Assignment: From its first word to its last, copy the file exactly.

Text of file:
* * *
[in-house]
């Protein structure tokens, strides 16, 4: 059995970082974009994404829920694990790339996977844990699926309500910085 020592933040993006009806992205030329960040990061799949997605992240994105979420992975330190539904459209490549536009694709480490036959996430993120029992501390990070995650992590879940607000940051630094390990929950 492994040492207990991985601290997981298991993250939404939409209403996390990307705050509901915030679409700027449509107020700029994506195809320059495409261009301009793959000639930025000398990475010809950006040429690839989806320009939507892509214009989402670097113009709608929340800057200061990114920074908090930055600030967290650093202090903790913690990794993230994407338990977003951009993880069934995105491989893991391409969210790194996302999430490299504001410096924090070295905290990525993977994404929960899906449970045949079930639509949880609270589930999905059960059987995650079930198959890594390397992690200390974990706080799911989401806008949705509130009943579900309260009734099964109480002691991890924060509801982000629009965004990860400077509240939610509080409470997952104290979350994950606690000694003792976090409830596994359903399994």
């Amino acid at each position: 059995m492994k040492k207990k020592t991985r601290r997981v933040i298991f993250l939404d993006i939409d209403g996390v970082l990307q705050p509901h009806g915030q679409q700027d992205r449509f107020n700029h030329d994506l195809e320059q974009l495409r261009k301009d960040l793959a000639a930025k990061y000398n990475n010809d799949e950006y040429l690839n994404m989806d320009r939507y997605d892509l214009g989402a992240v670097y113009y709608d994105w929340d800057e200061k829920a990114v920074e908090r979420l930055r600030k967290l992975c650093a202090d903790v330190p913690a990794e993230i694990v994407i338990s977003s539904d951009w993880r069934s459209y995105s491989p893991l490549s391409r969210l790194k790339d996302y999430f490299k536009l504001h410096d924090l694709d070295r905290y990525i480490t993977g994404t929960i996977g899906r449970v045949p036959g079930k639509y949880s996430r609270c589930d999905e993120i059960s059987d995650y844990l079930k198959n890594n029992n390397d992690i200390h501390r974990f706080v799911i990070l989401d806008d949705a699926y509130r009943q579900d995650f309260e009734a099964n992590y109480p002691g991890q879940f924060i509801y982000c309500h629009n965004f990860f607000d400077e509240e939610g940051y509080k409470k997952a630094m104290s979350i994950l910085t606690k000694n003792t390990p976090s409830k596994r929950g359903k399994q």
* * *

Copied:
[in-house]
């Protein structure tokens, strides 16, 4: 059995970082974009994404829920694990790339996977844990699926309500910085 020592933040993006009806992205030329960040990061799949997605992240994105979420992975330190539904459209490549536009694709480490036959996430993120029992501390990070995650992590879940607000940051630094390990929950 492994040492207990991985601290997981298991993250939404939409209403996390990307705050509901915030679409700027449509107020700029994506195809320059495409261009301009793959000639930025000398990475010809950006040429690839989806320009939507892509214009989402670097113009709608929340800057200061990114920074908090930055600030967290650093202090903790913690990794993230994407338990977003951009993880069934995105491989893991391409969210790194996302999430490299504001410096924090070295905290990525993977994404929960899906449970045949079930639509949880609270589930999905059960059987995650079930198959890594390397992690200390974990706080799911989401806008949705509130009943579900309260009734099964109480002691991890924060509801982000629009965004990860400077509240939610509080409470997952104290979350994950606690000694003792976090409830596994359903399994």
């Amino acid at each position: 059995m492994k040492k207990k020592t991985r601290r997981v933040i298991f993250l939404d993006i939409d209403g996390v970082l990307q705050p509901h009806g915030q679409q700027d992205r449509f107020n700029h030329d994506l195809e320059q974009l495409r261009k301009d960040l793959a000639a930025k990061y000398n990475n010809d799949e950006y040429l690839n994404m989806d320009r939507y997605d892509l214009g989402a992240v670097y113009y709608d994105w929340d800057e200061k829920a990114v920074e908090r979420l930055r600030k967290l992975c650093a202090d903790v330190p913690a990794e993230i694990v994407i338990s977003s539904d951009w993880r069934s459209y995105s491989p893991l490549s391409r969210l790194k790339d996302y999430f490299k536009l504001h410096d924090l694709d070295r905290y990525i480490t993977g994404t929960i996977g899906r449970v045949p036959g079930k639509y949880s996430r609270c589930d999905e993120i059960s059987d995650y844990l079930k198959n890594n029992n390397d992690i200390h501390r974990f706080v799911i990070l989401d806008d949705a699926y509130r009943q579900d995650f309260e009734a099964n992590y109480p002691g991890q879940f924060i509801y982000c309500h629009n965004f990860f607000d400077e509240e939610g940051y509080k409470k997952a630094m104290s979350i994950l910085t606690k000694n003792t390990p976090s409830k596994r929950g359903k399994q």